Sultan Salah al-Din al-Ayyubi was the first ruler to establish Khanqas and Sufi gatherings in the city of Jerusalem, as well as throughout Palestine, as he declared in 583 AH -1187 AC, the establishment of the Al-Khanqa al-Salahiyya, which is still fully functioning to this day in the Christian Quarter in the Old City of Jerusalem. Today, it has become a residential house, part of which is a mosque, and a school belonging to the Islamic Waqf.

Dr. Najih Bkirat, Director of Religious Education in Jerusalem, said, speaking of the history and origin of the Khanqa: “It is well known that the Khanqa is one of the most important Sufi places. The Khanqa was established as a religious school and its name changed from a Sufi corner to a school during the Mamluk period. Therefore, when we speak about it, we speak of a complex with a mosque, rooms, a command center and a large ground floor for spiritual meditation.”

House of the Patriarch

The Khanqa was called the House of the Patriarch, as it was gifted to Salah al-Din by a Patriarch who developed and built it further until it became like this, adding to it the Salah al-Din spiritual meditation section.

Bkirat stressed to the PIC reporter the importance of the site of the Khanqah since it is located in the center of the Old City of Jerusalem in the Christian Quarter in the north-west of the Church of the Holy Sculpture, overlooking its roofs.

He pointed out that the Khanqah was used during the time of Salah al-Din as the command headquarters, as well as to teach religious sciences, especially the Holy Quran, where one of its corners was devoted to the fighters and needy people, who used to go there to learn. He explained that the Sufi Khanqa played an educational and religious role. An oven, a shop and a pool, known as the Sultan's or Patriarch's Pool, were attached to it, thus the Khanqa became financially self-dependent.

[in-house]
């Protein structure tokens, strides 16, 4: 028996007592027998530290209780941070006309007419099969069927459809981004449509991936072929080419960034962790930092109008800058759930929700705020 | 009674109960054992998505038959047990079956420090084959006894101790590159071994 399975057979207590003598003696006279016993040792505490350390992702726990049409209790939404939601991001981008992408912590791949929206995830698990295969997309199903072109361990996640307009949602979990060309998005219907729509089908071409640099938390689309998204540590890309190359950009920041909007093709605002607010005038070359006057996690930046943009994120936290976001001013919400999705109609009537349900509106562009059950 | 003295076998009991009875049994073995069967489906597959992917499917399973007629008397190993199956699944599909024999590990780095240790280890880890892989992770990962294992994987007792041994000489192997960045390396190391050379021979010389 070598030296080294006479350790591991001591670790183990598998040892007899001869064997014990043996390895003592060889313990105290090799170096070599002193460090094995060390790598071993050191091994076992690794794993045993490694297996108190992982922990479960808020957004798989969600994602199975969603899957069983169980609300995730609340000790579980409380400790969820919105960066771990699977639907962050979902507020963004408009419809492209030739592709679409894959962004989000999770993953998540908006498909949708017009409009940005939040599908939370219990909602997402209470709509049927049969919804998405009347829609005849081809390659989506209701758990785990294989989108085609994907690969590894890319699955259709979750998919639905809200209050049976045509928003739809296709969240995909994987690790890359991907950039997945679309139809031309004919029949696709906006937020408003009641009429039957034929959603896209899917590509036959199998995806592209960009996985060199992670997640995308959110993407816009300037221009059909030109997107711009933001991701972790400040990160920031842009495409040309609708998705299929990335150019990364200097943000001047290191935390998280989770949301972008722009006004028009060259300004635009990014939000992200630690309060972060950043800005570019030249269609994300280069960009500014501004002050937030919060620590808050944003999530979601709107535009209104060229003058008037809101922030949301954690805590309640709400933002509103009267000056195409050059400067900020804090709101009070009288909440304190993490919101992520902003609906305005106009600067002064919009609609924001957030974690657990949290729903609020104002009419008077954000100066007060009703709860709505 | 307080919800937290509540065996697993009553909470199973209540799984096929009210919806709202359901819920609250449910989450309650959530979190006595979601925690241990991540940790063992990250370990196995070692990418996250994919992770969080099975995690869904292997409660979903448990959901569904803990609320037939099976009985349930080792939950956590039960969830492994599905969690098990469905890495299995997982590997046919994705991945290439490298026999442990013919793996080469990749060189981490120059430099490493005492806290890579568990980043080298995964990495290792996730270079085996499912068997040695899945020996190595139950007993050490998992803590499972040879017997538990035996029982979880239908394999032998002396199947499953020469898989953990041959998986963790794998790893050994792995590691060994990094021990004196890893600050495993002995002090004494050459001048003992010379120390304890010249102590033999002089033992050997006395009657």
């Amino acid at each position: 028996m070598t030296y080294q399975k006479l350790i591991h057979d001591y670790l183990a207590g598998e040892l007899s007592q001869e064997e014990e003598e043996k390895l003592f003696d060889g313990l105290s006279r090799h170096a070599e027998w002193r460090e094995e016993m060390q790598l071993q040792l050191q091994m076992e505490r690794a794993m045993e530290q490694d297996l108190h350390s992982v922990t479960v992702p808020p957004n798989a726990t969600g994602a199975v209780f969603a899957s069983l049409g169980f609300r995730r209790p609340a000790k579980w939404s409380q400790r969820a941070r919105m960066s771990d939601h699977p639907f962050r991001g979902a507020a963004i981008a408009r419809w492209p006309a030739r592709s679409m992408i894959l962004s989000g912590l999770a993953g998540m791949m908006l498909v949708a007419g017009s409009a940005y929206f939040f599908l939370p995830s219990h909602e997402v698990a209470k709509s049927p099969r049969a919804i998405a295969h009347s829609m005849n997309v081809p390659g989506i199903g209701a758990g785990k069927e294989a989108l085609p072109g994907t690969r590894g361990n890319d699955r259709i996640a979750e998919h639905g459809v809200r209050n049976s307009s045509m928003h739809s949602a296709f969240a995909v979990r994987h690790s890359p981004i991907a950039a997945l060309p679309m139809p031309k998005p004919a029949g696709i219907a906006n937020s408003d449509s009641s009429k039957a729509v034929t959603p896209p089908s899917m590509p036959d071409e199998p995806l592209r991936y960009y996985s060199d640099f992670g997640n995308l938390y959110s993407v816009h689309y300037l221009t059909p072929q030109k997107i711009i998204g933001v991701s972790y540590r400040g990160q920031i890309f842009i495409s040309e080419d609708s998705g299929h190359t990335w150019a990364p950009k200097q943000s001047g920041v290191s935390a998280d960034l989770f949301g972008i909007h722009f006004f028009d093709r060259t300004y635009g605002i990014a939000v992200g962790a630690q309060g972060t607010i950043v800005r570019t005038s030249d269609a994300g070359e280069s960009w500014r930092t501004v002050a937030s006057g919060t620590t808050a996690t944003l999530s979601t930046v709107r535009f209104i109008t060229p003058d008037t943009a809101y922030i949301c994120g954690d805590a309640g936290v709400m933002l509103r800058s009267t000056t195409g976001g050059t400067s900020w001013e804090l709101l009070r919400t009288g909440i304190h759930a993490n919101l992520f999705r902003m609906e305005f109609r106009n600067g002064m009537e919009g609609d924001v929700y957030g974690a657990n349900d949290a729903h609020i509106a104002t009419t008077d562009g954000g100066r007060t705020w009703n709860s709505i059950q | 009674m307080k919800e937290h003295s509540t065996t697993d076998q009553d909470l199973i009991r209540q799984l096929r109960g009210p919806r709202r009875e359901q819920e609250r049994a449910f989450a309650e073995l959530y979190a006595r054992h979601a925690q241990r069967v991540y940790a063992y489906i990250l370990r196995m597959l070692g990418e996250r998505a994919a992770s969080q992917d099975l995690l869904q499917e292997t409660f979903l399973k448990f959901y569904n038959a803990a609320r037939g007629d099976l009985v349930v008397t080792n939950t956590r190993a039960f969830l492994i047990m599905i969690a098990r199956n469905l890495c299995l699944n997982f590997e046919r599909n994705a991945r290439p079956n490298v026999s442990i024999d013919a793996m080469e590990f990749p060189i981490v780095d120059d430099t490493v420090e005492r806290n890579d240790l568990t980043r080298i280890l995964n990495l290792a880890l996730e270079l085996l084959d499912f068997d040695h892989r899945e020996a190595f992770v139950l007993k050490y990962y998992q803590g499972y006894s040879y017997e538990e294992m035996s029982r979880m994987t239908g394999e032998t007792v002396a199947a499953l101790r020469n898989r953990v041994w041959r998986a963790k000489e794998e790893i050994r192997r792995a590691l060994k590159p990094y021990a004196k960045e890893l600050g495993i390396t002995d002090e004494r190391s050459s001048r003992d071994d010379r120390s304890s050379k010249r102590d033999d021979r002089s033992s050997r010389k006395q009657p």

Important roles

Several towns and villages have been endowed to the Khanqa, Bkirat added, such as Safad city, and the lands extending from the Hebron Gate to Sur Bahir and al-Mukaber in Jerusalem, in addition to ten other villages there, including Beit Safafa, Sur Bahir and Ein Karem.

Dr. Bkirat said that the Khanqa played a religious and educational role and maintained its existence with some modern buildings being added to it. It is now used as a school of the Islamic Endowment, called Al-Khanqa Elementary School, which teaches from the first to the sixth grade, with 120 students studying religious academic curriculum, run by the Ministry of Awqaf in Jordan, with more than 13 employees. All the reforms and expenses were possible by donations from the Awqaf in Jordan.

There are six families living in Al-Khanqa at present, Bkirat said, adding, “It is definitely an important Arab and Islamic landmark in the city of Jerusalem”.

Components of the Khanaqah

According to Dr. Yousef Al-Natsheh, a researcher in the history of Jerusalem, the Khanqa is architecturally composed of a large entrance with a triangular structure, built using the Alablak style (different colors of stones) and leading to several architectural units and an open space that passes through an ascending staircase, which is made of a group of rooms and a big mediation spot.

It is said that Salah al-Din used to spend time there during the holy month of Ramadan. The Sufi activity in this Khanqa has stopped since an indefinite period of time.